Love is in the air, and I want you to fall in love with Twitter!
I saw that. I could see that eye roll. And I heard the deep sigh. And I know the excuses.
I heard it again just last week from a principal in Wisconsin. She understands Facebook and even Instagram, but she just can’t jump into Twitter with both feet. There are only so many hours in a day and a busy educator has to pick where they want to play on the social media playground.
The first step to falling in love with this social media platform is to transform the way we think about Twitter. My social media guru gal pal @TenaPettis puts it this way, “Change your mindset around Twitter. Treat this social tool like your connection to the world versus just another thing to add to your to-do list.”
After talking to several educators about why they love Twitter, I think Joelle Doye (@Rockshot_Joelle), Mineral Point Communications Director said it best. “I would say one of the HUGE benefits for me is it makes me feel less isolated. I would think that would be true for any singletons in schools. If there’s no one else doing your same job you can collaborate with, you can feel alone. Twitter opens up a whole new world of colleagues.”
Connecting to other educators with similar passions, goals and challenges has never been easier. But many of you get intimidated before you even start. The lingo itself is overwhelming. You may feel like you’ll never figure it out and you don’t want to try now.
Well, in an effort to take baby steps, here are my seven steps to get you started:
1. Set up an account – Twitter makes it easy to set up a profile on your smart phone or desktop unit. Don’t stress out about your username (the letters following the @ symbol). You can change it later. I recommend using your name without reference to your school or position, as those things can change. But again, don’t stress too much because you can always change it. You are limited to only 15 characters.
2. Add your profile picture – Make sure people know who you are by cracking that egg and adding your photograph. Remember that the photo is relatively small when it appears in the twitter feed. You want it to be a fairly close-up photo of you (and not your entire family).
3. Come up with a bio that helps explain who you are – The best way to grab other followers is to offer an explanation of who you are in your bio. It’s short – just a 160 character limit. Here is a nice example: @Laura_Jennaro – Mother of two amazing kids and wife of the love of my life. Principal of Milton Middle School // Challenger of the status quo // #oneredhawk #miltonsuperheroes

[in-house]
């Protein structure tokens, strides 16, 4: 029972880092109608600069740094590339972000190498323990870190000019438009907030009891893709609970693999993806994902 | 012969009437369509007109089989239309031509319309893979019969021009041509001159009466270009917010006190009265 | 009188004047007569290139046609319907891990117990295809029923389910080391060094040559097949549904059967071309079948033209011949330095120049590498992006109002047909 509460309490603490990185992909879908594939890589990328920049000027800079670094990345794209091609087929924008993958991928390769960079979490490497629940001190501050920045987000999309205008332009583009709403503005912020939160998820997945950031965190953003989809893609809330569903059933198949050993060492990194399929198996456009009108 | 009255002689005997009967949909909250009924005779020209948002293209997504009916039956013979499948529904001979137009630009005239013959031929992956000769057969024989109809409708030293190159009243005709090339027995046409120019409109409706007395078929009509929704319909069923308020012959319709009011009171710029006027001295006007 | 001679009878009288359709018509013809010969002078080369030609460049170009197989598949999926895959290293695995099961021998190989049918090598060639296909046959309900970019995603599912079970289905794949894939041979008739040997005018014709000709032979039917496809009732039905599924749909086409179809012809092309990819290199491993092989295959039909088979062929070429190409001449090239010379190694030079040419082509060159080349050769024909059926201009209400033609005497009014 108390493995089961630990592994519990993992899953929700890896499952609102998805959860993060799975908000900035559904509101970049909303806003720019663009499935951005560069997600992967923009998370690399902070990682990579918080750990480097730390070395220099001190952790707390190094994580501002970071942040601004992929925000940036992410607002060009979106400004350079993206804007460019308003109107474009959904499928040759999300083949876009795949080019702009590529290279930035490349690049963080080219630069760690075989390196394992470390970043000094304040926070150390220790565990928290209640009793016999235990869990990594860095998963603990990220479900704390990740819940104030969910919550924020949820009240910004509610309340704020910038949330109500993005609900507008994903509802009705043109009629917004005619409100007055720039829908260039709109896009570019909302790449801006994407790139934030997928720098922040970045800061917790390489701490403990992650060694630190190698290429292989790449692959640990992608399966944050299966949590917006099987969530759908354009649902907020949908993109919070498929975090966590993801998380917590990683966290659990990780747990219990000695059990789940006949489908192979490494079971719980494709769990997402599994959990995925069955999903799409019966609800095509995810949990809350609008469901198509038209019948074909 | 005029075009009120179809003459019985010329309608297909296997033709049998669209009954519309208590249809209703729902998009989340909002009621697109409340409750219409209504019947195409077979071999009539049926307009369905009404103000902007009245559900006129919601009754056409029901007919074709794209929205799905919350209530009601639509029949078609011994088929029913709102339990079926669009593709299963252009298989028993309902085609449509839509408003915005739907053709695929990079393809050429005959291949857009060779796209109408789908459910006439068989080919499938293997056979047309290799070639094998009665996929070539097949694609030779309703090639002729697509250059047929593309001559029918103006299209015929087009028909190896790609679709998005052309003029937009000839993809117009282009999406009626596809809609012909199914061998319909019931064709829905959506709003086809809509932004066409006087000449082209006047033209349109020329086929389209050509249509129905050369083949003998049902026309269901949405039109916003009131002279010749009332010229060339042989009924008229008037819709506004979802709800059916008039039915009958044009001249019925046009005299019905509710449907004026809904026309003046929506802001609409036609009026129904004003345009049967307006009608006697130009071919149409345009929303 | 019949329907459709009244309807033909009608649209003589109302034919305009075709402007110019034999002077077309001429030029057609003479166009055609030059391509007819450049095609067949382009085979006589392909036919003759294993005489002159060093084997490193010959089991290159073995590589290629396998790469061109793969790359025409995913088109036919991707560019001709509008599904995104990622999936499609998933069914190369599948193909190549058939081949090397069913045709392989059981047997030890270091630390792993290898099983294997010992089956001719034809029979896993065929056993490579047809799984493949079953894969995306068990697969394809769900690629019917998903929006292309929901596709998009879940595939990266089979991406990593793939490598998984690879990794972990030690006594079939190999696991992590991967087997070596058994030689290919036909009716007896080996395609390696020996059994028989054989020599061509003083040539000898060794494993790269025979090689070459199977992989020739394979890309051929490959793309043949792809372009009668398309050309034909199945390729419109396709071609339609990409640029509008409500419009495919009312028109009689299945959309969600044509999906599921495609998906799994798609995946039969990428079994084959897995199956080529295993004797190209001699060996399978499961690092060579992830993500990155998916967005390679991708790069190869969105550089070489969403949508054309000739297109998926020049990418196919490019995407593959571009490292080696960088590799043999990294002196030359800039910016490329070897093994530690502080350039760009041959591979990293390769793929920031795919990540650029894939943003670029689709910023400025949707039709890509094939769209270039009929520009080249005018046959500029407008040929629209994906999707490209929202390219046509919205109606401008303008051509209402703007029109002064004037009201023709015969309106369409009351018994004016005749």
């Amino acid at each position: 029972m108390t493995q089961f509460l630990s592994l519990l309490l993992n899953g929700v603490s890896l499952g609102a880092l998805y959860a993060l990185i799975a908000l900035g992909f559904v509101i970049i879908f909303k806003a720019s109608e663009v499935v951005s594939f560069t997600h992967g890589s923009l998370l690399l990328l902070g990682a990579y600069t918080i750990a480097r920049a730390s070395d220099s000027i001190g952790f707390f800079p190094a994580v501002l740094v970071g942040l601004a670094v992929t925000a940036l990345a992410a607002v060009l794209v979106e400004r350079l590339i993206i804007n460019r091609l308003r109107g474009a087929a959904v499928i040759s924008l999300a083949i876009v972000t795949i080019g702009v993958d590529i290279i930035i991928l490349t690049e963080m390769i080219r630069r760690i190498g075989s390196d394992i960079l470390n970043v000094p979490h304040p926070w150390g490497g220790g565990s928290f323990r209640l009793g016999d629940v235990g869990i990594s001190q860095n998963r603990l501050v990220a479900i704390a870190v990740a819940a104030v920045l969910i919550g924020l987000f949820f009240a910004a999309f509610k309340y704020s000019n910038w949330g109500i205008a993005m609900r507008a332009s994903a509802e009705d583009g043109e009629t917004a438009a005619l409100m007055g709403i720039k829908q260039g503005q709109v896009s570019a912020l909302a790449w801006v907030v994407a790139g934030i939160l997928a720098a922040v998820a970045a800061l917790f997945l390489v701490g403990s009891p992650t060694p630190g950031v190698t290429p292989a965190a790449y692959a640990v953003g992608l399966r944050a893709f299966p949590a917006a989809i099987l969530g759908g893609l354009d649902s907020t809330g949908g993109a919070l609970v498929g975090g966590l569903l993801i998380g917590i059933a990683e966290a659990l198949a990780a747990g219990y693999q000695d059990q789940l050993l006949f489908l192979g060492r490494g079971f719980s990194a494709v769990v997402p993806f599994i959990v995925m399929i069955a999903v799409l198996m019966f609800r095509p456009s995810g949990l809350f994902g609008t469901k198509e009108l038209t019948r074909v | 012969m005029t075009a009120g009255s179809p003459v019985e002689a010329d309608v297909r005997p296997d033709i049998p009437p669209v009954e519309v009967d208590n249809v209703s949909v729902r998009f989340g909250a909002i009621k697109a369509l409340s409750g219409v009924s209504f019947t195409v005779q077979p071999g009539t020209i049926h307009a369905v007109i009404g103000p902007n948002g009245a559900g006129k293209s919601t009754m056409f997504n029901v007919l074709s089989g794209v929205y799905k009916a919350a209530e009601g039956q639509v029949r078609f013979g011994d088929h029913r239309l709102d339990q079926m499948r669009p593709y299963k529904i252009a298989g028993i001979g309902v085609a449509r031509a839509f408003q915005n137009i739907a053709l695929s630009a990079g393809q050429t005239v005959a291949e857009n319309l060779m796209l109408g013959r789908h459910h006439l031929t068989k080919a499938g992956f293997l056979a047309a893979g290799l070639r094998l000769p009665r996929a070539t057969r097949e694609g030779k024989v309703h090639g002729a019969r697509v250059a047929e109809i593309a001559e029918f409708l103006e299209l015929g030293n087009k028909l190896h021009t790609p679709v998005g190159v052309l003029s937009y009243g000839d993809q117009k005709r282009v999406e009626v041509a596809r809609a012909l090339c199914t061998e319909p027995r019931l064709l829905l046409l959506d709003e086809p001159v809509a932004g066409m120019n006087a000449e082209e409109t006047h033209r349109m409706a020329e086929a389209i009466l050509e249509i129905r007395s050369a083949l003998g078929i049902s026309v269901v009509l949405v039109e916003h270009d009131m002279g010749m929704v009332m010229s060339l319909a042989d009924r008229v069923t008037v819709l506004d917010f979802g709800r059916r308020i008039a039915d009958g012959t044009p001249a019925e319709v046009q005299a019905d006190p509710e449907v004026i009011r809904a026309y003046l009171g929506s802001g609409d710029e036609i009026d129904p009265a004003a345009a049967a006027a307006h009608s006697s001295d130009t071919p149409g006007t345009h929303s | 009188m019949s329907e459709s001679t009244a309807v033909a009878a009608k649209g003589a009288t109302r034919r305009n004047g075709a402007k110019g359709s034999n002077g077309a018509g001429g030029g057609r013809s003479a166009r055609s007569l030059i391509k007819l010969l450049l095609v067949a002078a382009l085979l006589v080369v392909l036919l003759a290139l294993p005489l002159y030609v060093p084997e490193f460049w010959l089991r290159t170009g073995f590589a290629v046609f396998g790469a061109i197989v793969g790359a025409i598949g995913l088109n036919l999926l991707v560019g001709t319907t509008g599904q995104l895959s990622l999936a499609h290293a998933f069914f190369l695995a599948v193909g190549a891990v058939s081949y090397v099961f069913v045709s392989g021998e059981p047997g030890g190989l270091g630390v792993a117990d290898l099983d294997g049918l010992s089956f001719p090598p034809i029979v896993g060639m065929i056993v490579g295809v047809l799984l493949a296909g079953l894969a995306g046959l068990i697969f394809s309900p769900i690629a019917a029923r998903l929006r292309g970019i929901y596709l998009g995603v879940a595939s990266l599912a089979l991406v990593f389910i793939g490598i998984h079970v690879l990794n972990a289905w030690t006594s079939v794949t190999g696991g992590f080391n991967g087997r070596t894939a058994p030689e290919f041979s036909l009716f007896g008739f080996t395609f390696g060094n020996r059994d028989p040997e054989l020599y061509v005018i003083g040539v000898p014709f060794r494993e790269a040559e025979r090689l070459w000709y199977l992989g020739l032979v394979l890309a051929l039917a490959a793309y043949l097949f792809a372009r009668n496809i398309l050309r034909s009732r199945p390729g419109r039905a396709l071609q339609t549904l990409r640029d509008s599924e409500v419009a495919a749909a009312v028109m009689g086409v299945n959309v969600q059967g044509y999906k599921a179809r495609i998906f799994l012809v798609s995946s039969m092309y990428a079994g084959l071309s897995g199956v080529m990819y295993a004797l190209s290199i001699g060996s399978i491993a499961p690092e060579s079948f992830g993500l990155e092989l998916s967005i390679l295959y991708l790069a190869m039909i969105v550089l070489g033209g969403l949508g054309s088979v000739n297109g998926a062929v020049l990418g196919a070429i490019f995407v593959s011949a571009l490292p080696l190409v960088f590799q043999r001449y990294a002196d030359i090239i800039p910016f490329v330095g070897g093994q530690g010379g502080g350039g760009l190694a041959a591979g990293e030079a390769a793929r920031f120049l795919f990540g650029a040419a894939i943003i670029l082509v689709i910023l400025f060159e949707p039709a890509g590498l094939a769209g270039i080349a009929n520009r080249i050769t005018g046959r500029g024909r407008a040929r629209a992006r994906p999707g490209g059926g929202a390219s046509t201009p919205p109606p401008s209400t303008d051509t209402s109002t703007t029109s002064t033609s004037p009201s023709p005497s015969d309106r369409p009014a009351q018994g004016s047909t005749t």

4. Follow other educators – Last summer I shared 14 educators worth following on Twitter. I would strongly recommend following those people. The ever-connected @JoeSanfelippoFC also has a growing list of Wisconsin Superintendents at this link. Of course you can follow your favorite TV show or sports star as well, but it’s important to get connected with people like you. You’ll learn so much just by watching them.
5. Listen first – It’s easy to tap into conversations on specific topics by following hashtags. I enjoy connecting with other people who are in the social media/marketing roles for schools. I found that #SchoolPR and #K12prchat are great hashtags for me to search when I want to listen in. The most recent tweets including those hashtags will show at the top of your search and will include people you follow as well as those that you don’t. This means it will be easy to connect with others who are interested in the same things you are, and you can choose to follow more people.
6. Try to tweet just once per day – You will not learn to love Twitter if you fail to use it. The best way to learn is to jump in and make it part of your routine. Snapping a photo each day of something happening at your school with just a basic explanation is a great start. Include your school hashtag to help get the story out to more Twitter users in your community. Remember, you only have 140 characters so the platform forces you to be brief! High School Principal @SchaapWendell just started using Twitter consistently two weeks ago. He’s from Calvin Christian School and is doing a great job of posting once a day.
7. Tune in to a Twitter chat – This can be a little overwhelming the first time, so here is a brief video to show you how. It’s basically a live conversation that happens through tweets instead of actual conversation. There are questions provided by a leader of the chat and you respond to them by including the chat hashtag. Want to know when the chats happen? Grab a schedule here.
If you are an educator who loves Twitter, let us know below by sharing your handle!